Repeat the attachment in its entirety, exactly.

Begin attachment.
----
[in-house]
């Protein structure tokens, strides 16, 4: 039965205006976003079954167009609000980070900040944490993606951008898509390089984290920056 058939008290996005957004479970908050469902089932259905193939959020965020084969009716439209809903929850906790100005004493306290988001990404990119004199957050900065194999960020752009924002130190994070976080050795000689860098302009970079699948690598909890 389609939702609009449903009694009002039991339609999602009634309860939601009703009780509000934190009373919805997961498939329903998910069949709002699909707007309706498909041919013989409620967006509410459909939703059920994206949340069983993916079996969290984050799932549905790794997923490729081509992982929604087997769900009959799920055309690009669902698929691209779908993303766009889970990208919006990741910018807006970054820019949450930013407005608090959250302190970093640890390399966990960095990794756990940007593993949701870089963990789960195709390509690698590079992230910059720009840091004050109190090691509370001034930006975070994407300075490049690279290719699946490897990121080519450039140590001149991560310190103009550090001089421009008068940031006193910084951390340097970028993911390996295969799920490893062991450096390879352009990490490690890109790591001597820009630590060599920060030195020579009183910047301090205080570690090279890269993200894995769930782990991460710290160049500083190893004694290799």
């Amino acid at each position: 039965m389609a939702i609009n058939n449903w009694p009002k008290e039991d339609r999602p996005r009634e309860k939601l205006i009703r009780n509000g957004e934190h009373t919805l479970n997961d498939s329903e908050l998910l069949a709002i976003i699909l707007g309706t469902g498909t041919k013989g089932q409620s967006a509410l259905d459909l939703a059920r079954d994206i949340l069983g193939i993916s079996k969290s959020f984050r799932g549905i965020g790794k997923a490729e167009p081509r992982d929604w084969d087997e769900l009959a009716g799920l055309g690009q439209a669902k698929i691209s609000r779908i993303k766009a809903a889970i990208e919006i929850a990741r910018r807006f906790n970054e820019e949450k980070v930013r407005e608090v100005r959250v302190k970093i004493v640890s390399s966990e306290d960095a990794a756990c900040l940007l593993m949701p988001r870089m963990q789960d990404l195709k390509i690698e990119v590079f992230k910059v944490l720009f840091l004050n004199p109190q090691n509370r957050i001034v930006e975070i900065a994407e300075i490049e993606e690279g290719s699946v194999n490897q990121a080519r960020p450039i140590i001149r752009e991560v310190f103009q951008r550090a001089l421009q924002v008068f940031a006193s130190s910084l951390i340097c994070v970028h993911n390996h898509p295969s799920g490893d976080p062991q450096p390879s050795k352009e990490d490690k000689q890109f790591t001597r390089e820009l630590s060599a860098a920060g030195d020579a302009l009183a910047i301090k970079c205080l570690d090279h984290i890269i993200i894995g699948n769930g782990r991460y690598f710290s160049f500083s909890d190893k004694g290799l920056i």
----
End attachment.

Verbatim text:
[in-house]
């Protein structure tokens, strides 16, 4: 039965205006976003079954167009609000980070900040944490993606951008898509390089984290920056 058939008290996005957004479970908050469902089932259905193939959020965020084969009716439209809903929850906790100005004493306290988001990404990119004199957050900065194999960020752009924002130190994070976080050795000689860098302009970079699948690598909890 389609939702609009449903009694009002039991339609999602009634309860939601009703009780509000934190009373919805997961498939329903998910069949709002699909707007309706498909041919013989409620967006509410459909939703059920994206949340069983993916079996969290984050799932549905790794997923490729081509992982929604087997769900009959799920055309690009669902698929691209779908993303766009889970990208919006990741910018807006970054820019949450930013407005608090959250302190970093640890390399966990960095990794756990940007593993949701870089963990789960195709390509690698590079992230910059720009840091004050109190090691509370001034930006975070994407300075490049690279290719699946490897990121080519450039140590001149991560310190103009550090001089421009008068940031006193910084951390340097970028993911390996295969799920490893062991450096390879352009990490490690890109790591001597820009630590060599920060030195020579009183910047301090205080570690090279890269993200894995769930782990991460710290160049500083190893004694290799």
């Amino acid at each position: 039965m389609a939702i609009n058939n449903w009694p009002k008290e039991d339609r999602p996005r009634e309860k939601l205006i009703r009780n509000g957004e934190h009373t919805l479970n997961d498939s329903e908050l998910l069949a709002i976003i699909l707007g309706t469902g498909t041919k013989g089932q409620s967006a509410l259905d459909l939703a059920r079954d994206i949340l069983g193939i993916s079996k969290s959020f984050r799932g549905i965020g790794k997923a490729e167009p081509r992982d929604w084969d087997e769900l009959a009716g799920l055309g690009q439209a669902k698929i691209s609000r779908i993303k766009a809903a889970i990208e919006i929850a990741r910018r807006f906790n970054e820019e949450k980070v930013r407005e608090v100005r959250v302190k970093i004493v640890s390399s966990e306290d960095a990794a756990c900040l940007l593993m949701p988001r870089m963990q789960d990404l195709k390509i690698e990119v590079f992230k910059v944490l720009f840091l004050n004199p109190q090691n509370r957050i001034v930006e975070i900065a994407e300075i490049e993606e690279g290719s699946v194999n490897q990121a080519r960020p450039i140590i001149r752009e991560v310190f103009q951008r550090a001089l421009q924002v008068f940031a006193s130190s910084l951390i340097c994070v970028h993911n390996h898509p295969s799920g490893d976080p062991q450096p390879s050795k352009e990490d490690k000689q890109f790591t001597r390089e820009l630590s060599a860098a920060g030195d020579a302009l009183a910047i301090k970079c205080l570690d090279h984290i890269i993200i894995g699948n769930g782990r991460y690598f710290s160049f500083s909890d190893k004694g290799l920056i």